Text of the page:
Stephanie Mui doesn’t recall the specifics of the math problem presented to her fourth grade class years ago. Regardless, it was so difficult, it even stumped her teacher. Not Mui, though.
“To solve it I remember I had to set up a system of algebraic equations and basically just solve them simultaneously,” said the 17-year-old from Fairfax.
So, Stephanie Mui is pretty sharp at math. Which makes sense. She has been working to master the subject since she was a little kid. According to Mui, she was learning addition and multiplication in preschool, and really, she just kept rolling. Mui proved to be so bonkers good at math that after fifth grade she started taking community college courses.
She didn’t stop there.
On Saturday, Mui will be the youngest among more than 8,700 graduates at George Mason University’s 50th commencement. She has earned a master’s degree in mathematics from Virginia’s largest public university, a milestone reached before she has even graduated from high school. Did you even know that was a thing people could do?
“To me, it’s just my life,” Mui said. “To others, it might look a little weird. But yeah, I just think it’s my life.”
Let’s not call it weird, though. Because sometimes people see the word “weird” and think it means “strange but like, in a bad way,” and The Washington Post does not want readers to think there is anything bad about being smart. Instead, let’s say that Mui’s path is remarkable, and even impressive.
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“As a student she is sharp, very sharp. She impresses everyone,” Sean Lawton, an associate professor at George Mason who taught and mentored her. “As a human, she is mature, polite, observant, and careful. She works hard and does not give up.”
Lawton, director of the Mason Experimental Geometry Lab, met Mui a few years ago. At that point, he wrote in an email to The Post, Mui was “very mature already and intimidatingly smart.” Lawton offered her a project to work on in the lab, a problem he thought was pretty hard.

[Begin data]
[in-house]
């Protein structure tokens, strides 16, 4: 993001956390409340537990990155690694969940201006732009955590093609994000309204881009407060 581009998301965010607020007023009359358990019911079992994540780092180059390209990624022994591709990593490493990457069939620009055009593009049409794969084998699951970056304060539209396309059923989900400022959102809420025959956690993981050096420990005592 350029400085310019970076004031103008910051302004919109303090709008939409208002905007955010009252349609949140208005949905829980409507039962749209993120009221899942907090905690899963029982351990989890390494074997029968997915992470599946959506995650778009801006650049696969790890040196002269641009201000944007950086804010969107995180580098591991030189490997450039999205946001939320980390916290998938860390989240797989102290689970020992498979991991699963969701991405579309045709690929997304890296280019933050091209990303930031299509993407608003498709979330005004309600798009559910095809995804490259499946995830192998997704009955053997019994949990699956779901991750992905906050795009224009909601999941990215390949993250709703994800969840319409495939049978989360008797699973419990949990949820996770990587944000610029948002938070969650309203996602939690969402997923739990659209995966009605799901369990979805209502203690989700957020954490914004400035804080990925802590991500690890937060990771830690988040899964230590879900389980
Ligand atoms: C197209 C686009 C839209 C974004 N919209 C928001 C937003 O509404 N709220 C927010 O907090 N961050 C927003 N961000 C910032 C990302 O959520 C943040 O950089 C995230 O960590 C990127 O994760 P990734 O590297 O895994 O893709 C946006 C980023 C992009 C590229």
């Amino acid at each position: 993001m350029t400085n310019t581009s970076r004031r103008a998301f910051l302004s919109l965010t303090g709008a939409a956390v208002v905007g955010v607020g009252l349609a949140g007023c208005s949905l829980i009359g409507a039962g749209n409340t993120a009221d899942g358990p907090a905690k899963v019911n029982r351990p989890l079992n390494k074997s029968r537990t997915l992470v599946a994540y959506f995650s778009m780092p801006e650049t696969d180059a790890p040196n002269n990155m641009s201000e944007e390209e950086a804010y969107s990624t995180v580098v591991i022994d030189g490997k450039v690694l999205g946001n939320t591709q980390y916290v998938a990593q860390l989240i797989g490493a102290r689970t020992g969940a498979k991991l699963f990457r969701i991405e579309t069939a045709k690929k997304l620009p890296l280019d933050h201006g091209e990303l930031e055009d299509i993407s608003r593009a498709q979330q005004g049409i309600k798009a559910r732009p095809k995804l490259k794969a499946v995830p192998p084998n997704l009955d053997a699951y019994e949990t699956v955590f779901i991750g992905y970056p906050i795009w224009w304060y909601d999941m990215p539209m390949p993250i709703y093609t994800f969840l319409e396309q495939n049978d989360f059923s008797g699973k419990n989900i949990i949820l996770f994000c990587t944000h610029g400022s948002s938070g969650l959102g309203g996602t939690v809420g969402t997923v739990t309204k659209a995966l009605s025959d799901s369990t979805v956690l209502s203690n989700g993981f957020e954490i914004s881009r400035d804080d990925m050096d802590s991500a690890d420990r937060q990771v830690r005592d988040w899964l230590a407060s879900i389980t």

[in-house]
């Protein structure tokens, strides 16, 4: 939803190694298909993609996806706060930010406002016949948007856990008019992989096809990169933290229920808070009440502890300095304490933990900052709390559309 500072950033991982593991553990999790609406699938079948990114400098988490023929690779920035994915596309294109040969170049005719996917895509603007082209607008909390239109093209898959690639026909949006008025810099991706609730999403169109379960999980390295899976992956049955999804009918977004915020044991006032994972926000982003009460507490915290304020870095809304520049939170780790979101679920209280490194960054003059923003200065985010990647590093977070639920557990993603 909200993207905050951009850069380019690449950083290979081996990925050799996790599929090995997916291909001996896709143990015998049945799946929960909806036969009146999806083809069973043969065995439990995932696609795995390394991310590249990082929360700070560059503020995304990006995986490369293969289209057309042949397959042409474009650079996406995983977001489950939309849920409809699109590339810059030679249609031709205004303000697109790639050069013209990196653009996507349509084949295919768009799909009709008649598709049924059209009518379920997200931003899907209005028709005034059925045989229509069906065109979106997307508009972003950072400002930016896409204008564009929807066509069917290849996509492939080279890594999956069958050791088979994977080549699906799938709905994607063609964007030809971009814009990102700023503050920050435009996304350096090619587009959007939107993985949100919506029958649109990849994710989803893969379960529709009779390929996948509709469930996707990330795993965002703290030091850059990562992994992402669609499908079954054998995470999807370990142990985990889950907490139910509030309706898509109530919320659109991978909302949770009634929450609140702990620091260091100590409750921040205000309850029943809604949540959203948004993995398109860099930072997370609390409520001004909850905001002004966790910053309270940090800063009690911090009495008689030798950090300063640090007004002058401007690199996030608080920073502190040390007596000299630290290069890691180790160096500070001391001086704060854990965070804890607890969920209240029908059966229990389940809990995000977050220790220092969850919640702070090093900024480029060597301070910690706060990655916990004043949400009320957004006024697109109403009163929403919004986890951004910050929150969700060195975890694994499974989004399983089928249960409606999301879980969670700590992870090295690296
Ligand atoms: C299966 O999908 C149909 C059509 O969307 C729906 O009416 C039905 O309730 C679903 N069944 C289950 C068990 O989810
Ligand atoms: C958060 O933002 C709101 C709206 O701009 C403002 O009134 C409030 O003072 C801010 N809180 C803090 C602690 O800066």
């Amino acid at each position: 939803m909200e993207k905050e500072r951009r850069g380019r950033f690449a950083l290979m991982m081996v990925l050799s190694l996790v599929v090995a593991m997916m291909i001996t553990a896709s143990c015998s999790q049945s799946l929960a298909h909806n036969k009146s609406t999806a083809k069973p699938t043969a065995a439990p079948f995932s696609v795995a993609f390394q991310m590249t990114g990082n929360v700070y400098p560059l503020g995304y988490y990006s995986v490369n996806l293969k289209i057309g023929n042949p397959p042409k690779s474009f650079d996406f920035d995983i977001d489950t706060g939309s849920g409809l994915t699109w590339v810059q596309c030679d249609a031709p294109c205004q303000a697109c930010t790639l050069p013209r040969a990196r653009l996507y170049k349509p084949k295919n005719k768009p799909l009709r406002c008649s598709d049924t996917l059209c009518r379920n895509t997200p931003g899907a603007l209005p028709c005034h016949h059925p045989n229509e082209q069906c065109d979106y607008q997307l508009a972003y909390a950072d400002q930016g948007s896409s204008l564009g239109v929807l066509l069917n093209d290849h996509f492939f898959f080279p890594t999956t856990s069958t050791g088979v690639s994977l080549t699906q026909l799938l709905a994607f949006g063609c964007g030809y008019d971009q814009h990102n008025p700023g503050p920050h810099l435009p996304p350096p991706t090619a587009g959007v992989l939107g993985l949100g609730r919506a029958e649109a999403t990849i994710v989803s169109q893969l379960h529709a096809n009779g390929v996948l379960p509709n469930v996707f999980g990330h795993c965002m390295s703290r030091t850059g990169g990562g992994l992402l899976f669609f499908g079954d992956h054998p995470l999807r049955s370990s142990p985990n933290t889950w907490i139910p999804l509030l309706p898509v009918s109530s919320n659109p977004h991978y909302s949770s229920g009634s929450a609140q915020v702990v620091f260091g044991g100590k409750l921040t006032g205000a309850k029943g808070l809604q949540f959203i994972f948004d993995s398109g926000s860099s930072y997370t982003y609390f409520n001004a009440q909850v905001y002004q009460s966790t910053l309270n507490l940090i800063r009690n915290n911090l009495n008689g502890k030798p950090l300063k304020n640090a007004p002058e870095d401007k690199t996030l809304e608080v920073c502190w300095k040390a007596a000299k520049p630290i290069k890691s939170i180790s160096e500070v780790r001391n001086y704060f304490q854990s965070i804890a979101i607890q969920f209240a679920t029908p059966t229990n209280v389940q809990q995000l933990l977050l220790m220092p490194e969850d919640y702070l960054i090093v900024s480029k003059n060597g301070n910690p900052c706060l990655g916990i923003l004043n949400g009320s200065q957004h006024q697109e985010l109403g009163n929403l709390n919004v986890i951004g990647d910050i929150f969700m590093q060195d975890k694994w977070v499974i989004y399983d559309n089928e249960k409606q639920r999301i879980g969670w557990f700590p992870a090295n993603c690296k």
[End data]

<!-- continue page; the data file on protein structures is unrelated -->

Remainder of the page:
“One I didn’t know how to solve myself,” he wrote. “In a short time she came up with a good idea and began writing computer programs to test her ideas. She was fast. I had (and still do have) a hard time keeping up with her.”
Mui’s first attempt to solve it was unsuccessful. But she got there eventually, and ended up making 3-D prints and movies of her results. The project was prize-winning, and this semester, Lawton said, she read and explained research articles that “laid the theoretical foundation” of the project.
“The funny thing was that after she read the papers we realized that her solution to the geometry problem I gave her was very near to the original theoretical approach laid down by John Nash (the Nobel laureate and leading character of the movie “A Beautiful Mind”), which was pretty cool to see since she came up with her solution before reading Nash’s paper,” he wrote.
Lawton lauded Mui’s presentations, and said her mathematical writing was “amazing” for her age and experience level.
“I remember when I first offered to pay her a small wage to work on her research from one of my grants,” he wrote. “She refused, saying she was not sure if it was right to be paid for thinking about math.”
(Mui spoke with her parents and ended up taking the money, Lawton said.)
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It was a little scary to go to Mason from Northern Virginia Community College, which offers a lot of classes online, Mui said. At Mason, she was in a traditional classroom environment. Mui said she didn’t tell people her age, but she didn’t lie about it, either.
“I’m really glad I did it,” she said of her nontraditional path. “I like being challenged.”
The daughter of engineers, Mui started taking community college courses after fifth grade and George Mason said she earned a bachelor’s degree in mathematics from the university last year. While she pursued her master’s, she continued her high school education. In June, she will graduate from Oakton High in Fairfax County.
Grace Wang, who taught Mui honors biology at Oakton, called her pupil bright, kind and humble, a goal-oriented student who was conscientious and responsible. In an email, she called Mui an “amazing young lady,” who could serve as a role model to girls interested in science and math, and “one of the most brilliant students” that she had ever taught.
“You can be brilliant and successful while maintaining humility,” Wang wrote. “Unlike others that would be boastful or arrogant, she was not a self promoter and was intrinsically motivated. She has a truly inquisitive mind and loved learning and discovering things.”
Many of her peers are headed off to college next fall. Mui is bound for New York University as a doctoral candidate, where she will study at the private university’s Courant Institute of Mathematical Sciences.
”I kind of look at math like it’s a puzzle,” Mui said. “It’s a fun puzzle to solve. To me that’s what it is. I think people should see it as that, too.”